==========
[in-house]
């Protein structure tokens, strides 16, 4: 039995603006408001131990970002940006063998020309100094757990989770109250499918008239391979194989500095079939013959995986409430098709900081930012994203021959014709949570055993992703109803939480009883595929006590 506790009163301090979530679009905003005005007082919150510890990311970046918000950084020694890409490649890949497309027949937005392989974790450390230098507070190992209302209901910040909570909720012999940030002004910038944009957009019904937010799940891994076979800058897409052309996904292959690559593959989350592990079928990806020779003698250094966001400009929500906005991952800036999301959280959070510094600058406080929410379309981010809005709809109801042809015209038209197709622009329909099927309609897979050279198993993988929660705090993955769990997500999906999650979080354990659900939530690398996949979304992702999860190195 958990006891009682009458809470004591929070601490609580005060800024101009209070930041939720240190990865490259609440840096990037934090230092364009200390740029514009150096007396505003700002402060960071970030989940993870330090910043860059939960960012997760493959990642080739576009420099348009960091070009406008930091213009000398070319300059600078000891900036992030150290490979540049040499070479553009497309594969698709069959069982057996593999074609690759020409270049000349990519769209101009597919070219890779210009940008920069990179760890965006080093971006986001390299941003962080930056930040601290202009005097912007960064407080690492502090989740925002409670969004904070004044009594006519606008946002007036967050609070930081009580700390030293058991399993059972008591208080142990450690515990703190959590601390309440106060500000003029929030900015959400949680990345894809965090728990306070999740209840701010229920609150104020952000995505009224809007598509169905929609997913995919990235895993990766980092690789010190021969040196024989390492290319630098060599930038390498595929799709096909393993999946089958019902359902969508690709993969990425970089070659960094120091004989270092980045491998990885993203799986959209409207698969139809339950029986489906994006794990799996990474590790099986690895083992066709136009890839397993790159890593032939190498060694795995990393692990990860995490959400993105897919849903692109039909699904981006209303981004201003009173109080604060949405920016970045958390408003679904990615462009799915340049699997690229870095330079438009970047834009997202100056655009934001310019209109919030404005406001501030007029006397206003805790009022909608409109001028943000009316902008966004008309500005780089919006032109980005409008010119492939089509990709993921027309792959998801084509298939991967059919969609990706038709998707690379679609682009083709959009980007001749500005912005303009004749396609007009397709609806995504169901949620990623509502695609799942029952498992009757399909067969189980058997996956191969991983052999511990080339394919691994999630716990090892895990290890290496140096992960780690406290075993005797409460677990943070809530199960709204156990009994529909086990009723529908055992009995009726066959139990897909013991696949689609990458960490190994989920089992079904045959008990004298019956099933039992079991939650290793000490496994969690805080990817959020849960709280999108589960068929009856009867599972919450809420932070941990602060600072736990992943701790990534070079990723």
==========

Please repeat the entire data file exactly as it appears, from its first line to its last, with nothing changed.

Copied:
[in-house]
């Protein structure tokens, strides 16, 4: 039995603006408001131990970002940006063998020309100094757990989770109250499918008239391979194989500095079939013959995986409430098709900081930012994203021959014709949570055993992703109803939480009883595929006590 506790009163301090979530679009905003005005007082919150510890990311970046918000950084020694890409490649890949497309027949937005392989974790450390230098507070190992209302209901910040909570909720012999940030002004910038944009957009019904937010799940891994076979800058897409052309996904292959690559593959989350592990079928990806020779003698250094966001400009929500906005991952800036999301959280959070510094600058406080929410379309981010809005709809109801042809015209038209197709622009329909099927309609897979050279198993993988929660705090993955769990997500999906999650979080354990659900939530690398996949979304992702999860190195 958990006891009682009458809470004591929070601490609580005060800024101009209070930041939720240190990865490259609440840096990037934090230092364009200390740029514009150096007396505003700002402060960071970030989940993870330090910043860059939960960012997760493959990642080739576009420099348009960091070009406008930091213009000398070319300059600078000891900036992030150290490979540049040499070479553009497309594969698709069959069982057996593999074609690759020409270049000349990519769209101009597919070219890779210009940008920069990179760890965006080093971006986001390299941003962080930056930040601290202009005097912007960064407080690492502090989740925002409670969004904070004044009594006519606008946002007036967050609070930081009580700390030293058991399993059972008591208080142990450690515990703190959590601390309440106060500000003029929030900015959400949680990345894809965090728990306070999740209840701010229920609150104020952000995505009224809007598509169905929609997913995919990235895993990766980092690789010190021969040196024989390492290319630098060599930038390498595929799709096909393993999946089958019902359902969508690709993969990425970089070659960094120091004989270092980045491998990885993203799986959209409207698969139809339950029986489906994006794990799996990474590790099986690895083992066709136009890839397993790159890593032939190498060694795995990393692990990860995490959400993105897919849903692109039909699904981006209303981004201003009173109080604060949405920016970045958390408003679904990615462009799915340049699997690229870095330079438009970047834009997202100056655009934001310019209109919030404005406001501030007029006397206003805790009022909608409109001028943000009316902008966004008309500005780089919006032109980005409008010119492939089509990709993921027309792959998801084509298939991967059919969609990706038709998707690379679609682009083709959009980007001749500005912005303009004749396609007009397709609806995504169901949620990623509502695609799942029952498992009757399909067969189980058997996956191969991983052999511990080339394919691994999630716990090892895990290890290496140096992960780690406290075993005797409460677990943070809530199960709204156990009994529909086990009723529908055992009995009726066959139990897909013991696949689609990458960490190994989920089992079904045959008990004298019956099933039992079991939650290793000490496994969690805080990817959020849960709280999108589960068929009856009867599972919450809420932070941990602060600072736990992943701790990534070079990723």